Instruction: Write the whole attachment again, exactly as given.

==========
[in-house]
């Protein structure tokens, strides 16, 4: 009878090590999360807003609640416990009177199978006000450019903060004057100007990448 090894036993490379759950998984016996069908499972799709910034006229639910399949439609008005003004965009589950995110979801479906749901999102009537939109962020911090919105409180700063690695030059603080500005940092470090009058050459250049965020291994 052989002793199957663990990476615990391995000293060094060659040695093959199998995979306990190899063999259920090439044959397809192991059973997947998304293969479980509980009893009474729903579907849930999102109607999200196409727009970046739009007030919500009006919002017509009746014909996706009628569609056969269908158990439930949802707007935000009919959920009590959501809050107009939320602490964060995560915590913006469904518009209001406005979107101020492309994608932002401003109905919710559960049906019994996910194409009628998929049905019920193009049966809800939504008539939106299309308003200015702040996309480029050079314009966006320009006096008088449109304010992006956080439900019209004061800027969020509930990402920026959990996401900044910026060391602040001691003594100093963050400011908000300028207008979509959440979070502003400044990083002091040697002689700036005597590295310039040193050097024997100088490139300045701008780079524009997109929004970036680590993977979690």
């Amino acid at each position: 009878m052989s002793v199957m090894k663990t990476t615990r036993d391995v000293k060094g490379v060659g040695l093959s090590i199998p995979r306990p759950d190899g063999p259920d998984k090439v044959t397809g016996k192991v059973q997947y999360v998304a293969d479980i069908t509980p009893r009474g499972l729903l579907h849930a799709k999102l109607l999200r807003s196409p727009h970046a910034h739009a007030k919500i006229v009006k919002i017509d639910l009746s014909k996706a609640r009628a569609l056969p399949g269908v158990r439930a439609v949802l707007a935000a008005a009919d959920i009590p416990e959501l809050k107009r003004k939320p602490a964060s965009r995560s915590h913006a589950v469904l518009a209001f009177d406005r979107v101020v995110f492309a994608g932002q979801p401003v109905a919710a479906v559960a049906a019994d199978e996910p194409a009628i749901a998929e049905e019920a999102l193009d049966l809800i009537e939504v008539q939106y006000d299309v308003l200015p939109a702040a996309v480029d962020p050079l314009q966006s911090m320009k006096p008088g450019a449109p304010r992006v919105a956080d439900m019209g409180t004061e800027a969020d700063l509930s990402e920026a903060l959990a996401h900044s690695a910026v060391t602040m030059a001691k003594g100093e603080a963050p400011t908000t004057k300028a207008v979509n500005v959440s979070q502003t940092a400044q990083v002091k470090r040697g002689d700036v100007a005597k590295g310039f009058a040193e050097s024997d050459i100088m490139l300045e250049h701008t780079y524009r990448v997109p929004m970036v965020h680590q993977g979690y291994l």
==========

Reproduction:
[in-house]
């Protein structure tokens, strides 16, 4: 009878090590999360807003609640416990009177199978006000450019903060004057100007990448 090894036993490379759950998984016996069908499972799709910034006229639910399949439609008005003004965009589950995110979801479906749901999102009537939109962020911090919105409180700063690695030059603080500005940092470090009058050459250049965020291994 052989002793199957663990990476615990391995000293060094060659040695093959199998995979306990190899063999259920090439044959397809192991059973997947998304293969479980509980009893009474729903579907849930999102109607999200196409727009970046739009007030919500009006919002017509009746014909996706009628569609056969269908158990439930949802707007935000009919959920009590959501809050107009939320602490964060995560915590913006469904518009209001406005979107101020492309994608932002401003109905919710559960049906019994996910194409009628998929049905019920193009049966809800939504008539939106299309308003200015702040996309480029050079314009966006320009006096008088449109304010992006956080439900019209004061800027969020509930990402920026959990996401900044910026060391602040001691003594100093963050400011908000300028207008979509959440979070502003400044990083002091040697002689700036005597590295310039040193050097024997100088490139300045701008780079524009997109929004970036680590993977979690």
């Amino acid at each position: 009878m052989s002793v199957m090894k663990t990476t615990r036993d391995v000293k060094g490379v060659g040695l093959s090590i199998p995979r306990p759950d190899g063999p259920d998984k090439v044959t397809g016996k192991v059973q997947y999360v998304a293969d479980i069908t509980p009893r009474g499972l729903l579907h849930a799709k999102l109607l999200r807003s196409p727009h970046a910034h739009a007030k919500i006229v009006k919002i017509d639910l009746s014909k996706a609640r009628a569609l056969p399949g269908v158990r439930a439609v949802l707007a935000a008005a009919d959920i009590p416990e959501l809050k107009r003004k939320p602490a964060s965009r995560s915590h913006a589950v469904l518009a209001f009177d406005r979107v101020v995110f492309a994608g932002q979801p401003v109905a919710a479906v559960a049906a019994d199978e996910p194409a009628i749901a998929e049905e019920a999102l193009d049966l809800i009537e939504v008539q939106y006000d299309v308003l200015p939109a702040a996309v480029d962020p050079l314009q966006s911090m320009k006096p008088g450019a449109p304010r992006v919105a956080d439900m019209g409180t004061e800027a969020d700063l509930s990402e920026a903060l959990a996401h900044s690695a910026v060391t602040m030059a001691k003594g100093e603080a963050p400011t908000t004057k300028a207008v979509n500005v959440s979070q502003t940092a400044q990083v002091k470090r040697g002689d700036v100007a005597k590295g310039f009058a040193e050097s024997d050459i100088m490139l300045e250049h701008t780079y524009r990448v997109p929004m970036v965020h680590q993977g979690y291994l």